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Mycobacterium avium-intracellulare: Another Scourge for Individuals With the Acquired Immunodeficiency Syndrome

Henry Masur, MD
JAMA. 1982;248(22):3013. doi:10.1001/jama.1982.03330220057039.
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The Mycobacterium avium-intracellulare complex (MAC) is a commonly encountered group of environmental contaminants that are recognized to cause localized lung disease, particularly in persons in the southeastern United States who have preexisting lung disease. The rarity of human MAC disease has indicated that these organisms are relatively avirulent, yet it is hardly surprising that a few immunosuppressed adults (about 14) and children (about 18) have been described during the years to have had disseminated MAC disease. In this issue, Zakowski and colleagues (p 2980) verified the occurrence of disseminated disease in five homosexual males with acquired immunodeficiency (AID) syndrome, all recognized within a nine-month period at one institution. This sudden occurrence of five cases in conjunction with similar observations from several other institutions raises intriguing questions about the epidemiology and pathogenicity of MAC.1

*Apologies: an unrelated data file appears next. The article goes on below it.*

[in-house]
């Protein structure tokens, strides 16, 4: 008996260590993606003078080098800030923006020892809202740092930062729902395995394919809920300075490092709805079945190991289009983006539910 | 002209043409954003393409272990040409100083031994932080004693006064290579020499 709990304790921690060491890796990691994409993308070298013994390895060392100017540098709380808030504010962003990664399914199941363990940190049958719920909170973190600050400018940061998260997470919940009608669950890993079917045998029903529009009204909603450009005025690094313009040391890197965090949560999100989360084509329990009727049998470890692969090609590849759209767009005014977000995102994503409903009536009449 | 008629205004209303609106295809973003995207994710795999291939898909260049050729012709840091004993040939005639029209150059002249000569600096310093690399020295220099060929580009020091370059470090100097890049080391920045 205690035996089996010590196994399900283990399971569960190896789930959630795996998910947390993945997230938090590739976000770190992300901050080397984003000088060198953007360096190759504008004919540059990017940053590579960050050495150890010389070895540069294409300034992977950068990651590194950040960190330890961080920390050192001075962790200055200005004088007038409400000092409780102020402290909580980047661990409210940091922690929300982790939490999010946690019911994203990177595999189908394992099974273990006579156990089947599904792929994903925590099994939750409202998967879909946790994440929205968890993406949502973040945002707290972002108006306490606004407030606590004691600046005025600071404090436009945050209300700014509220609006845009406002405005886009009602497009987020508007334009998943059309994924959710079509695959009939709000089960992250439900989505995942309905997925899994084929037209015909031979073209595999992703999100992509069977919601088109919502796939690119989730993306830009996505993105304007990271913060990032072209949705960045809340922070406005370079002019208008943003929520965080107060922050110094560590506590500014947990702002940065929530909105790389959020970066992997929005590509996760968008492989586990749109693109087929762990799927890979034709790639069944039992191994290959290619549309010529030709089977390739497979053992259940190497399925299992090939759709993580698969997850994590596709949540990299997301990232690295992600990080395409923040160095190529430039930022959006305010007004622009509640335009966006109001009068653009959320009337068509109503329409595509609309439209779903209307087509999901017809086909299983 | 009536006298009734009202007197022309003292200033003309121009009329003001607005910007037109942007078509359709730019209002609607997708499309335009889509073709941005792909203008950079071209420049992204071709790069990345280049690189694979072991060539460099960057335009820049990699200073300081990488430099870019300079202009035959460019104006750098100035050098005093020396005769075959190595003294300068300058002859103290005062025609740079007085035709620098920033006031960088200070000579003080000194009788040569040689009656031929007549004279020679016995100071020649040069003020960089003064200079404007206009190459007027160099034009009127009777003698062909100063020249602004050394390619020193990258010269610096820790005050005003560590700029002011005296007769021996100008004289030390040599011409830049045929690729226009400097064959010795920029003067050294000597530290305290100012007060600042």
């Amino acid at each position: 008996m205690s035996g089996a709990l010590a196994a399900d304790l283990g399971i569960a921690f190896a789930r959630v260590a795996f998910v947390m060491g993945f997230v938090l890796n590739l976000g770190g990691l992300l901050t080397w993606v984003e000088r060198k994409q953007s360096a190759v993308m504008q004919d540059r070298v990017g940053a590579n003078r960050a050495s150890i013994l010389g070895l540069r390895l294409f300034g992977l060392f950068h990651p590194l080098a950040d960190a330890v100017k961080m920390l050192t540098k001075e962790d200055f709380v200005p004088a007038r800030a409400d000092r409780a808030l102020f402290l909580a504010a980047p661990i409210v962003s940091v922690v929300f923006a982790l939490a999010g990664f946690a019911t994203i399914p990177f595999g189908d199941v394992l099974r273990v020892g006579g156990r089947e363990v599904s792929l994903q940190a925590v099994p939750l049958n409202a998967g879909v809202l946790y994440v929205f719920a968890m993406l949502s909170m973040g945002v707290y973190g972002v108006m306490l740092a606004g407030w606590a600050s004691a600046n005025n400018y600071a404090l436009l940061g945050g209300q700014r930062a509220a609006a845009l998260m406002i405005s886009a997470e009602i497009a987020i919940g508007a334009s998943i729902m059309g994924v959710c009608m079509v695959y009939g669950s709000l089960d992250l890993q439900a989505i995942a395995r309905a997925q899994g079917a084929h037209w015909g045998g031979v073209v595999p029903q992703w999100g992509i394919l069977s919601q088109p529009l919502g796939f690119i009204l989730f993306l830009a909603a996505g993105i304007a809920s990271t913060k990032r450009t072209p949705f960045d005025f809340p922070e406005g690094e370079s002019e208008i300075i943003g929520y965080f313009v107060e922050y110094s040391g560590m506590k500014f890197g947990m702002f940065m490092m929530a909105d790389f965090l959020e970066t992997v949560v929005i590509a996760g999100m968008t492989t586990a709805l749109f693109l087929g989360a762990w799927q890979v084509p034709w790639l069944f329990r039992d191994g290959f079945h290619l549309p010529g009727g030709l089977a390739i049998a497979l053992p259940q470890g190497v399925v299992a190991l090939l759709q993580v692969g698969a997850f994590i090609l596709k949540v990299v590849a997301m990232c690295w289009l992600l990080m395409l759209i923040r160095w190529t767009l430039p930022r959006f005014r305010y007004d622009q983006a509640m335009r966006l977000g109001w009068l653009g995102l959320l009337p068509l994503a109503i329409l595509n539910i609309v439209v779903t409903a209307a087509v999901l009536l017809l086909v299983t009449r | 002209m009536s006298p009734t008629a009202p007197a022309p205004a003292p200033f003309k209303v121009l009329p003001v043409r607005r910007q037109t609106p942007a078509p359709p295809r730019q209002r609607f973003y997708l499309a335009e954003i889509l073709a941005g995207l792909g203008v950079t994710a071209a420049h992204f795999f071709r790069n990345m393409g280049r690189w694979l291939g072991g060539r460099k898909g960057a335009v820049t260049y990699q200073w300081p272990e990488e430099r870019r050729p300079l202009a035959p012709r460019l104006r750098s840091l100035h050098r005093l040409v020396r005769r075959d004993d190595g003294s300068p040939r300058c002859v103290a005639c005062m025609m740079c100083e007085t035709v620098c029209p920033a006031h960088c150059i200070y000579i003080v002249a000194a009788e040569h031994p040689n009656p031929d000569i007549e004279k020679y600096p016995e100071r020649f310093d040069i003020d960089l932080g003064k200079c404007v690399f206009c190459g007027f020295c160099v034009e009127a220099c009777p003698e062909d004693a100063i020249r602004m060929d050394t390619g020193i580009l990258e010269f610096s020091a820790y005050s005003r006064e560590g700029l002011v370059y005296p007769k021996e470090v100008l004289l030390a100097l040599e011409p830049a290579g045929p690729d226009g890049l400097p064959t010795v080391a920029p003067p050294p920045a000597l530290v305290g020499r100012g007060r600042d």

The MAC is present in dust, dirt, fresh water, ocean water, and animal feed.2 These


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